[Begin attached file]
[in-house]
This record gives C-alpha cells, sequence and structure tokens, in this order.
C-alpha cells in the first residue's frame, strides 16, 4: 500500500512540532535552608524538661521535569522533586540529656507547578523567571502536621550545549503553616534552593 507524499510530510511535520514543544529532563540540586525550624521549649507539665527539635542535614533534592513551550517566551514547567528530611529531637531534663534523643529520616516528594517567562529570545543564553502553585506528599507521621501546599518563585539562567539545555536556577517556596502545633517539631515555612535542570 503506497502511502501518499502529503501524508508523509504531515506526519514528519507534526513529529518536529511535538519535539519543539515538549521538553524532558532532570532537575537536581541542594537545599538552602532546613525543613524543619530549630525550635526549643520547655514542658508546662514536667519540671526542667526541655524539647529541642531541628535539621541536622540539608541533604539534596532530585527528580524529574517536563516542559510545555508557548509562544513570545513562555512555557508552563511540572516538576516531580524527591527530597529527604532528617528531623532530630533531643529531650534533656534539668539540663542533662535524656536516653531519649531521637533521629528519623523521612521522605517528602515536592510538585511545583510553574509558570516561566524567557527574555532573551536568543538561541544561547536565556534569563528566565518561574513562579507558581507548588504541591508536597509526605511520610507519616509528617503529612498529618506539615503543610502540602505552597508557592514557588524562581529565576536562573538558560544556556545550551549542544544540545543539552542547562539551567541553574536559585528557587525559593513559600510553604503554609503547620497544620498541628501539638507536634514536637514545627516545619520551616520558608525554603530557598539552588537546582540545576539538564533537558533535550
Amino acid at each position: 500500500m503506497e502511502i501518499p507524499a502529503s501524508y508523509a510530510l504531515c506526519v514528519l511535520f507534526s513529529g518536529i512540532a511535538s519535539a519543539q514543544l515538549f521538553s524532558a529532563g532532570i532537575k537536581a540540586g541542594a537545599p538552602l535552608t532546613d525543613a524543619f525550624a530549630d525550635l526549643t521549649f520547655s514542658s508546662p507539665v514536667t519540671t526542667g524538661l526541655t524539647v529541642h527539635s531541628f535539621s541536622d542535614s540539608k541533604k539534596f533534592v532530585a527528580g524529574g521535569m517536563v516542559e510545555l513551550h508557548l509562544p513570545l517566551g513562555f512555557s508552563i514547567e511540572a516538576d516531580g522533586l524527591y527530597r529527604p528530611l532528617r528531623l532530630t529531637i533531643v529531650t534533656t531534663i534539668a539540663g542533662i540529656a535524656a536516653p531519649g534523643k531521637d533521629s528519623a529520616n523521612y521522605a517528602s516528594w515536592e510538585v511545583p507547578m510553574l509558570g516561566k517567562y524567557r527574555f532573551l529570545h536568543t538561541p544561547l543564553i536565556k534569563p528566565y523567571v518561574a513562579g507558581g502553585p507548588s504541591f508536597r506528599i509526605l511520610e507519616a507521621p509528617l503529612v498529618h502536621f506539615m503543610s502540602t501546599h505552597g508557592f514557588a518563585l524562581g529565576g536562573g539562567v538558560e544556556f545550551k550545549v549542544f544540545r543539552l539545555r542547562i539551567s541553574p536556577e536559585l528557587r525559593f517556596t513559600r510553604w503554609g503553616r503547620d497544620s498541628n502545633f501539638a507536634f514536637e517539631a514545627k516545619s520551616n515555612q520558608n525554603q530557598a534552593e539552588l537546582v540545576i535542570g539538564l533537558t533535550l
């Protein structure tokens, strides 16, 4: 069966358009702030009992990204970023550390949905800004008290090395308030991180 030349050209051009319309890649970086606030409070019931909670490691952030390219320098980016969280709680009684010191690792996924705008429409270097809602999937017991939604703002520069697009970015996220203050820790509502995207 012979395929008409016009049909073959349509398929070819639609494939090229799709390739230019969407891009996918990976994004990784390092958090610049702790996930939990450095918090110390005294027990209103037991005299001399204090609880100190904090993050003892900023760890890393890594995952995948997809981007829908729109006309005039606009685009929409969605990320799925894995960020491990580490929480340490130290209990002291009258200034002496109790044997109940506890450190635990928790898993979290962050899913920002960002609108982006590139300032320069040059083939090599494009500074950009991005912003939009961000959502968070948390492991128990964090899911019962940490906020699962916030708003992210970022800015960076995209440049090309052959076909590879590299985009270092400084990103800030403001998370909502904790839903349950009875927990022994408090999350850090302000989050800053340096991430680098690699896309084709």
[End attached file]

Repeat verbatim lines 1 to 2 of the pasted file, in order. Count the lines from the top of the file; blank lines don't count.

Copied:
[in-house]
This record gives C-alpha cells, sequence and structure tokens, in this order.